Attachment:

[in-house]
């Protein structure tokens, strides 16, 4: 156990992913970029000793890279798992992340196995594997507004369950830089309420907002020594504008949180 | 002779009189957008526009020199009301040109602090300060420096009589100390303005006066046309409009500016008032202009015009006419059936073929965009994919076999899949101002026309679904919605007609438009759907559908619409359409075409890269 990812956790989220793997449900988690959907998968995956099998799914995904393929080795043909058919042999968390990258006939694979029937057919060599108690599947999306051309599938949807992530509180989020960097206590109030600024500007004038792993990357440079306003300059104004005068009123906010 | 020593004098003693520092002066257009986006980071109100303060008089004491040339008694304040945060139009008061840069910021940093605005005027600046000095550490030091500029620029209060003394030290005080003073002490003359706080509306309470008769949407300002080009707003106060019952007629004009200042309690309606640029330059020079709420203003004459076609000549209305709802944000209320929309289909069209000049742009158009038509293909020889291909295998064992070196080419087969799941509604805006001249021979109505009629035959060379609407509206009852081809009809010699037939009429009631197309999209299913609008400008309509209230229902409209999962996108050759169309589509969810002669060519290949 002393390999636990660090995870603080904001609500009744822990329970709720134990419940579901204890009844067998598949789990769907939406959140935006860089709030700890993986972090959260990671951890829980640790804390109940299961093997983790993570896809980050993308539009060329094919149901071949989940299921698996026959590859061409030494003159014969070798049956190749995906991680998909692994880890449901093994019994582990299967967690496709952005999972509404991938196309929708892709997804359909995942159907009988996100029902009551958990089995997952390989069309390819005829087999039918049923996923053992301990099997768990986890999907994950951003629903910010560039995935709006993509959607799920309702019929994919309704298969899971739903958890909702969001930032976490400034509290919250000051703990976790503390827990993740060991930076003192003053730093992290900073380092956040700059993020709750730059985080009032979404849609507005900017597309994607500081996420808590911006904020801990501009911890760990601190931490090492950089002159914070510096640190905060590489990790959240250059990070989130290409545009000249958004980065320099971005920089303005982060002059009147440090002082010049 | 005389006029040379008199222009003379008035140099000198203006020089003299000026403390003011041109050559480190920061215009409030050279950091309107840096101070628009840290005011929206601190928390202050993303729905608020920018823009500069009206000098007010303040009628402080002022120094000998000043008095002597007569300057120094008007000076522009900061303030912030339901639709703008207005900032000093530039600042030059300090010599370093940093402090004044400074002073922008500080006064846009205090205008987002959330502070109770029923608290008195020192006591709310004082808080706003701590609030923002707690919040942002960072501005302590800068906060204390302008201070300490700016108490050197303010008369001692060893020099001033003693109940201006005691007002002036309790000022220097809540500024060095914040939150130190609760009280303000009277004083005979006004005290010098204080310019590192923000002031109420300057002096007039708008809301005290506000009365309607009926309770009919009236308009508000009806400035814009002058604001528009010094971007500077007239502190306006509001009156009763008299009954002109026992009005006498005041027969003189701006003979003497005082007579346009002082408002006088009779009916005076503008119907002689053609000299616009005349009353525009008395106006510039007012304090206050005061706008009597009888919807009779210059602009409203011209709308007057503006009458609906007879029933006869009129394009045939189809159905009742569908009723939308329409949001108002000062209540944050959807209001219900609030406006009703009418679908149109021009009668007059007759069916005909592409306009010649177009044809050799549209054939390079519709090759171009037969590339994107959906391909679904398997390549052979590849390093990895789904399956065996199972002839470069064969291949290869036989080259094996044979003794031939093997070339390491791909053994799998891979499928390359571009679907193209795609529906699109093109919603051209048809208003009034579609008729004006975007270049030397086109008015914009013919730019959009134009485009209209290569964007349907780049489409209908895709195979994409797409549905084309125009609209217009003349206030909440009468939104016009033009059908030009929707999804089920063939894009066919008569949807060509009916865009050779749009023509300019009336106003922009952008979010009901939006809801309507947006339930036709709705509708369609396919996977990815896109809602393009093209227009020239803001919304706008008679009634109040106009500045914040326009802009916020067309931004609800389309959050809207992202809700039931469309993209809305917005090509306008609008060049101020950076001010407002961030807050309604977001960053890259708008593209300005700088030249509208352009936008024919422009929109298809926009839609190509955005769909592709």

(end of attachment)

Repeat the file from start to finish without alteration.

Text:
[in-house]
């Protein structure tokens, strides 16, 4: 156990992913970029000793890279798992992340196995594997507004369950830089309420907002020594504008949180 | 002779009189957008526009020199009301040109602090300060420096009589100390303005006066046309409009500016008032202009015009006419059936073929965009994919076999899949101002026309679904919605007609438009759907559908619409359409075409890269 990812956790989220793997449900988690959907998968995956099998799914995904393929080795043909058919042999968390990258006939694979029937057919060599108690599947999306051309599938949807992530509180989020960097206590109030600024500007004038792993990357440079306003300059104004005068009123906010 | 020593004098003693520092002066257009986006980071109100303060008089004491040339008694304040945060139009008061840069910021940093605005005027600046000095550490030091500029620029209060003394030290005080003073002490003359706080509306309470008769949407300002080009707003106060019952007629004009200042309690309606640029330059020079709420203003004459076609000549209305709802944000209320929309289909069209000049742009158009038509293909020889291909295998064992070196080419087969799941509604805006001249021979109505009629035959060379609407509206009852081809009809010699037939009429009631197309999209299913609008400008309509209230229902409209999962996108050759169309589509969810002669060519290949 002393390999636990660090995870603080904001609500009744822990329970709720134990419940579901204890009844067998598949789990769907939406959140935006860089709030700890993986972090959260990671951890829980640790804390109940299961093997983790993570896809980050993308539009060329094919149901071949989940299921698996026959590859061409030494003159014969070798049956190749995906991680998909692994880890449901093994019994582990299967967690496709952005999972509404991938196309929708892709997804359909995942159907009988996100029902009551958990089995997952390989069309390819005829087999039918049923996923053992301990099997768990986890999907994950951003629903910010560039995935709006993509959607799920309702019929994919309704298969899971739903958890909702969001930032976490400034509290919250000051703990976790503390827990993740060991930076003192003053730093992290900073380092956040700059993020709750730059985080009032979404849609507005900017597309994607500081996420808590911006904020801990501009911890760990601190931490090492950089002159914070510096640190905060590489990790959240250059990070989130290409545009000249958004980065320099971005920089303005982060002059009147440090002082010049 | 005389006029040379008199222009003379008035140099000198203006020089003299000026403390003011041109050559480190920061215009409030050279950091309107840096101070628009840290005011929206601190928390202050993303729905608020920018823009500069009206000098007010303040009628402080002022120094000998000043008095002597007569300057120094008007000076522009900061303030912030339901639709703008207005900032000093530039600042030059300090010599370093940093402090004044400074002073922008500080006064846009205090205008987002959330502070109770029923608290008195020192006591709310004082808080706003701590609030923002707690919040942002960072501005302590800068906060204390302008201070300490700016108490050197303010008369001692060893020099001033003693109940201006005691007002002036309790000022220097809540500024060095914040939150130190609760009280303000009277004083005979006004005290010098204080310019590192923000002031109420300057002096007039708008809301005290506000009365309607009926309770009919009236308009508000009806400035814009002058604001528009010094971007500077007239502190306006509001009156009763008299009954002109026992009005006498005041027969003189701006003979003497005082007579346009002082408002006088009779009916005076503008119907002689053609000299616009005349009353525009008395106006510039007012304090206050005061706008009597009888919807009779210059602009409203011209709308007057503006009458609906007879029933006869009129394009045939189809159905009742569908009723939308329409949001108002000062209540944050959807209001219900609030406006009703009418679908149109021009009668007059007759069916005909592409306009010649177009044809050799549209054939390079519709090759171009037969590339994107959906391909679904398997390549052979590849390093990895789904399956065996199972002839470069064969291949290869036989080259094996044979003794031939093997070339390491791909053994799998891979499928390359571009679907193209795609529906699109093109919603051209048809208003009034579609008729004006975007270049030397086109008015914009013919730019959009134009485009209209290569964007349907780049489409209908895709195979994409797409549905084309125009609209217009003349206030909440009468939104016009033009059908030009929707999804089920063939894009066919008569949807060509009916865009050779749009023509300019009336106003922009952008979010009901939006809801309507947006339930036709709705509708369609396919996977990815896109809602393009093209227009020239803001919304706008008679009634109040106009500045914040326009802009916020067309931004609800389309959050809207992202809700039931469309993209809305917005090509306008609008060049101020950076001010407002961030807050309604977001960053890259708008593209300005700088030249509208352009936008024919422009929109298809926009839609190509955005769909592709």